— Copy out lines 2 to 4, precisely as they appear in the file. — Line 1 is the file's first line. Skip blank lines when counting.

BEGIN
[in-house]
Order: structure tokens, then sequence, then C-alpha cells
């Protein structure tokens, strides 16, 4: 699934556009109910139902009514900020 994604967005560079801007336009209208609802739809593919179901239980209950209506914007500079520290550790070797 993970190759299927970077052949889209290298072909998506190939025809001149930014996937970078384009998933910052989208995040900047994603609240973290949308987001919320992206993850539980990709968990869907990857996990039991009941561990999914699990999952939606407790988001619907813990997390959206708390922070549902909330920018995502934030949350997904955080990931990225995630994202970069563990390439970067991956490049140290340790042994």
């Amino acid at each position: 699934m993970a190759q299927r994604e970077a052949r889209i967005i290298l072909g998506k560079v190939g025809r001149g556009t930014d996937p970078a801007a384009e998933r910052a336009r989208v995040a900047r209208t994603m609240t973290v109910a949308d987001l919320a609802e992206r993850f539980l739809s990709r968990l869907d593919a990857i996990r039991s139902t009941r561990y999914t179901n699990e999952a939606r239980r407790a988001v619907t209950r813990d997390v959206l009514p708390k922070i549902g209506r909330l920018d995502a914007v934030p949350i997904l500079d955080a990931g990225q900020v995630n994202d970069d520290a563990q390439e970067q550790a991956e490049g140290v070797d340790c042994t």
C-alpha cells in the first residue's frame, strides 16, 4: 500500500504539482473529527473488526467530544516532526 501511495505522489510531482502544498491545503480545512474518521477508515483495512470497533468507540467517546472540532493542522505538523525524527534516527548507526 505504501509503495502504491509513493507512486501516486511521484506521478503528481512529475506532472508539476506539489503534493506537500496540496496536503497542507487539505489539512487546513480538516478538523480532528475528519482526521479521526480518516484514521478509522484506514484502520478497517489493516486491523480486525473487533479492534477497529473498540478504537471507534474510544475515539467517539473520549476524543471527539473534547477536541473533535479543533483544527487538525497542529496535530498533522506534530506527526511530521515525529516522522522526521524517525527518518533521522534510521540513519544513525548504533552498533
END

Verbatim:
Order: structure tokens, then sequence, then C-alpha cells
């Protein structure tokens, strides 16, 4: 699934556009109910139902009514900020 994604967005560079801007336009209208609802739809593919179901239980209950209506914007500079520290550790070797 993970190759299927970077052949889209290298072909998506190939025809001149930014996937970078384009998933910052989208995040900047994603609240973290949308987001919320992206993850539980990709968990869907990857996990039991009941561990999914699990999952939606407790988001619907813990997390959206708390922070549902909330920018995502934030949350997904955080990931990225995630994202970069563990390439970067991956490049140290340790042994």
């Amino acid at each position: 699934m993970a190759q299927r994604e970077a052949r889209i967005i290298l072909g998506k560079v190939g025809r001149g556009t930014d996937p970078a801007a384009e998933r910052a336009r989208v995040a900047r209208t994603m609240t973290v109910a949308d987001l919320a609802e992206r993850f539980l739809s990709r968990l869907d593919a990857i996990r039991s139902t009941r561990y999914t179901n699990e999952a939606r239980r407790a988001v619907t209950r813990d997390v959206l009514p708390k922070i549902g209506r909330l920018d995502a914007v934030p949350i997904l500079d955080a990931g990225q900020v995630n994202d970069d520290a563990q390439e970067q550790a991956e490049g140290v070797d340790c042994t």